How did you start working with Rihanna?
“We had both worked with the same people, and I got hired to do a big performance with her. After that, she asked me to work for her. That was, oh, two years ago.”
In the last "x" amount of years, she’s become, as Riccardo Tisci said, “the face of a generation.” How much input does she have in creating her look? How’s the creative process between you two?
“We definitely have some back-and-forth moments, but she’s in control of her image. It’s very collaborative. It’s a different process for everything, but quite often there’s a creative [process] for a performance or video, and I have to figure out what the looks will be. I show her different ideas, and we talk about it. Sometimes, figuring out what it’ll look like has already been done, and other times, it’s more spontaneous and collaborative.”
What kind of input did you have with her current tour costumes? There is a lot of looks made by the best designers in the world.
“I worked very closely on every design aspect and every detail of the tour clothing for her, for her dancers, for her band, you know, everything. I worked really closely with all of the designers on the custom stuff, which was really fun.”
Not to play favorites, but is there a look that you think is really out of the park?
“You know, it’s hard to say. I’m really happy with it all. It’s one of my favorite things I’ve done. There are six really strong sections, and the playlist is so strong — she’s had so many great songs. The energy of it all is great. I’m really happy with all of the clothes. I don’t have a favorite, to be honest. It’s crazy to say, but I love the whole thing. I love what all of the designers did.”
It’s a really incredible selection of some of the best designers in the game right now.
“Well, I really wanted it all to feel custom for her. I got to work with designers who I really admire, like Raf Simons, Riccardo Tisci for Givenchy, and Alber Elbaz for Lanvin, who were all psyched to work with her because Rihanna is such a major icon. I feel like they’re all guys that are very much in fashion and not a part of showbiz. That was all really exciting. To work with Adam Selman (who I work with on all of her costume stuff) helped really make it totally custom. I wanted to create something unique, because in this day and age, everyone thinks it’s all the same watered-down looks, and Rihanna isn’t like that. She’s not looking at other people for competition; she’s just doing her own thing, and that’s fun to work with because she’ll let you do something different.”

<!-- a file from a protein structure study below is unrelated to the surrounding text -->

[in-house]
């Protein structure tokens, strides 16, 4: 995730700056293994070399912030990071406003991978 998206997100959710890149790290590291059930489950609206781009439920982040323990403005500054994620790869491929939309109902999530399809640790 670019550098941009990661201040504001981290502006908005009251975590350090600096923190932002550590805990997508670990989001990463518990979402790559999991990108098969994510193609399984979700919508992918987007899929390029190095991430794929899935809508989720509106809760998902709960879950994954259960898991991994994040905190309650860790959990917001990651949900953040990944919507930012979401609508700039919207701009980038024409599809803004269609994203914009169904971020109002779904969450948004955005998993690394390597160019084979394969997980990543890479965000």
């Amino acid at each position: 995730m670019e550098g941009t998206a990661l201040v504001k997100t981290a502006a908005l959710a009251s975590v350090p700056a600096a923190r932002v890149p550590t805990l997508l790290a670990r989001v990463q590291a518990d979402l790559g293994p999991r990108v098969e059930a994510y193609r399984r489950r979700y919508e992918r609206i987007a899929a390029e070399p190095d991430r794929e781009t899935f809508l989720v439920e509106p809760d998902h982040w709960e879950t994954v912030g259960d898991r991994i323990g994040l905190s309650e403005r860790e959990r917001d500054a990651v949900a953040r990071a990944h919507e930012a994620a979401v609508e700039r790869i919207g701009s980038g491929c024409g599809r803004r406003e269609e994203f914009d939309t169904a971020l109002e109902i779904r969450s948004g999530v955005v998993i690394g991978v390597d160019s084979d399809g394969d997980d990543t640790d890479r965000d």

Photo: Courtesy of Lanvin, Courtesy of Givenchy
There are some really amazing vintage elements in her looks. Do you go through designer archives? Is it all from your own knowledge?
“You know what, it’s different for everything. I have really specific ideas about what I want her moments to be. Like she wore these pearl Chanel sunglasses that got a lot of press for the Victoria’s Secret Fashion Show. They’re from 1993, and I had them on my inspiration board. Somehow they found their way into the show — which was pretty amazing. I’m always out looking for stuff, both new and old, that I haven’t seen before that’ll be exciting. Even for the tour, the vintage things are all from secret places. I have amazing vintage dealers, and we do a ton of custom shoes — all of the shoes on the tour are custom. Those are the kind of details that really make something special.”
One of the things Rihanna does so well is rock the androgyny gamut. She can seamlessly go from looking super-urban with loose pants and a backward snapback to glamorous, feminine, and red-carpet ready. Is that fitting for her or is that you trying to show off her versatility?
“That’s all very her. I don’t know of anyone else who really has that — the badass street style but refined, red-carpet attitude. It all comes naturally to her.”
What do you look for when you’re trying to choose something for the red carpet? What about when you’re choosing something that’s a little edgier and more rebellious?
“It’s really spur on the moment when it comes to the edgier looks. Most of it comes from some street thing. It’s more thought out for the red carpet. The planning starts months in advance with all the sketches and planning with design houses. There’s a lot of back and forth — even things like the tour started months before anything. What I’m looking for that is something that she’s going to feel really good in and not think about too much. I want her to be able to move and not feel so self-conscious about the fashion. I look for something easy that’ll make a huge impact.”
Photo: Picture Perfect/Rex USA
One of the things that we always talk about at Refinery29 is the huge disconnect between the runway and the street. Every now and then, you get a designer who gets it, but for the most part, you see the style not being reflected on the runways. Are you seeing anything on the streets of New York that’s inspiring you?
“What I really want to see is a certain ease in dressing. I agree you don’t see that on the runway. I’m not saying being comfortable is ultra fashionable, but I do like clothes that flatter the figure and can actually move. There’s a lot of stiffness of the runways.”
There’s nothing sexier than effortlessness.
“I agree. That’s actually what I really like about the Rihanna for River Island collection, because we were going for dresses that make a lot of impact but can look good on many types of girls — they move well. That’s important. I hope to see a lot of effortless looks this summer.”
To get a real-deal, in-the-flesh look at Rihanna's style, we are giving away a pair of VIP tickets to Rihanna's Diamonds Tour at Barclays Center on Saturday, May 4, to celebrate Rihanna's super-luxe new perfume, Nude
. Check out how you can win here
, and when you score the evening you'll never forget, you'll be shining bright like...well, you know the rest.
Photo: Andrew Parsons/Rex/Rex USA